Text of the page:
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Health chiefs face £16.5m bill for new electrical substation at Morriston Hospital

30 Jul 2022 2 minute read
Morriston Hospital Swansea, image by Sarah Morgan Jones

Health chiefs need to find £16.5 million for a new electrical sub-station at Swansea’s Morriston Hospital because two existing ones are “at direct risk of failure”, a finance chief said.

Darren Griffiths said the new one would also ensure ventilation in the hospital’s sterilisation and decontamination unit (HSDU) was compliant with the relevant guidelines – at present ventilation is below 50% of the required levels.

Mr Griffiths, Swansea Bay University Health Board’s director of finance and performance, told colleagues at a meeting that the £16.5 million cost factored in inflation but that getting work under way would be better sooner rather than later.

“We need to keep the lights on and the machinery working,” he said, introducing the report.

The report before the board said the two substations – substation 3 and 4 – installed in the 1980s, were no longer compliant with current British standards, and were at risk of overloading their electrical supply.

“If substation 3 or 4 were to fail it would disrupt Morriston’s theatres and theatres recovery areas and radiology services,” it said.

If the project is approved by the Welsh Government, the HSDU would operate from Singleton Hospital as an interim measure. Mr Griffiths was asked if installing the new one would disrupt services at Morriston. He said he was assured this wasn’t the case.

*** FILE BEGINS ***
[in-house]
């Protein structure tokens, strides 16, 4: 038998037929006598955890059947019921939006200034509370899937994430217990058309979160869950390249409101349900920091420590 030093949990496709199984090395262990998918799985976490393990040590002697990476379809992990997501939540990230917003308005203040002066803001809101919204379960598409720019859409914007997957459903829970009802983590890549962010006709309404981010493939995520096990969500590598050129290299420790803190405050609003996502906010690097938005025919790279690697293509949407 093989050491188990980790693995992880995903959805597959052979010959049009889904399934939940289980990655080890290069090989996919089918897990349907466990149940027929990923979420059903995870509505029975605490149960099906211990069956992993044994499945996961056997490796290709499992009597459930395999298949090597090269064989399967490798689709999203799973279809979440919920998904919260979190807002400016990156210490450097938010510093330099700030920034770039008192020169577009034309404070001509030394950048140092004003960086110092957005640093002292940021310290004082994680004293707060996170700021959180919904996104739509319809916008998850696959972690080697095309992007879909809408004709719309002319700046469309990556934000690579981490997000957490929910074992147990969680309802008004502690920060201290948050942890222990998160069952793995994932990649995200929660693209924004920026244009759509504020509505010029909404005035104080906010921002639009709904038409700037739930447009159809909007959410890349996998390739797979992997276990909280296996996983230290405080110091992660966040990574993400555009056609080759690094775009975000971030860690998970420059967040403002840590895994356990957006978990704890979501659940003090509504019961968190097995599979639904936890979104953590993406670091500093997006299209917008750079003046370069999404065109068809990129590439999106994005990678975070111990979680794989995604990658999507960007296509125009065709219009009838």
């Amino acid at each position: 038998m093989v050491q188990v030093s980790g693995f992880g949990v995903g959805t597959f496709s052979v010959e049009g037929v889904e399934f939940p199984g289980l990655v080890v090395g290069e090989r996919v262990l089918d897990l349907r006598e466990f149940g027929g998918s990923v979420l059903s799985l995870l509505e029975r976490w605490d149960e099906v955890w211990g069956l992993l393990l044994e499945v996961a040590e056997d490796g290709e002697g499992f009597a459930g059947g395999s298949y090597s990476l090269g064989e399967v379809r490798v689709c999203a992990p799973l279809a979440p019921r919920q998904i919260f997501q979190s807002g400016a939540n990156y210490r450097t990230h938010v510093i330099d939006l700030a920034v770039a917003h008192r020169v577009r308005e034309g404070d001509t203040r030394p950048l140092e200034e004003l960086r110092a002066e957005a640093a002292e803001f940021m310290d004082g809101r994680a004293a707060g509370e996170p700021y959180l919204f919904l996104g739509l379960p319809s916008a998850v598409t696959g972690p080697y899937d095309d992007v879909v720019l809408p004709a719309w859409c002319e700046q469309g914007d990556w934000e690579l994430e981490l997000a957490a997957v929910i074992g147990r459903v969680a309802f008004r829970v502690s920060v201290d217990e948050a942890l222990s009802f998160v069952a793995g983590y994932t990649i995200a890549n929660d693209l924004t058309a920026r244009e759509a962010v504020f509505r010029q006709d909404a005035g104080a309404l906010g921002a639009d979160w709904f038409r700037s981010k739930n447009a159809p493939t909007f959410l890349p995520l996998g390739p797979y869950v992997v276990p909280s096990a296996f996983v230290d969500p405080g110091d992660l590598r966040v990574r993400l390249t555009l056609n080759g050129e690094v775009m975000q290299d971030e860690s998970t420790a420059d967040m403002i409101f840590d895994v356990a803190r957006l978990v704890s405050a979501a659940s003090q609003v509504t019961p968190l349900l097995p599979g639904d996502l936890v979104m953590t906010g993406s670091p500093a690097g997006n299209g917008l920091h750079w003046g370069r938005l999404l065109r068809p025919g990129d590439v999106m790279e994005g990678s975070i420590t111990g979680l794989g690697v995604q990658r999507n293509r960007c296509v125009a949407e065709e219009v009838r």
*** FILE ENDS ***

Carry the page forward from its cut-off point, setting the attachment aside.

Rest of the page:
Welsh Government

Board members approved a business case for the £16.5 million project, which will now be submitted to the Welsh Government. Subject to approval, work could start in October with the new sub-station up and running by December, 2023.

Mr Griffiths said the new sub-station would link in with the health board’s new solar farm just over two miles away and allow six electric vehicle charging points to be trialled.

He said the health board was looking to expand the solar farm, at Brynwhillach Farm, and add battery storage to store the electricity it generated.

At present the health board receives around 2p per kilowatt hour for the electricity it can’t store and which gets fed into the grid, but it pays 32p per kilowatt hour when it purchases electricity.

Mr Griffiths reminded board members of the main rationale behind the new substation. “A key driver is substations 3 and 4 are out of compliance and at direct risk of failure,” he said.

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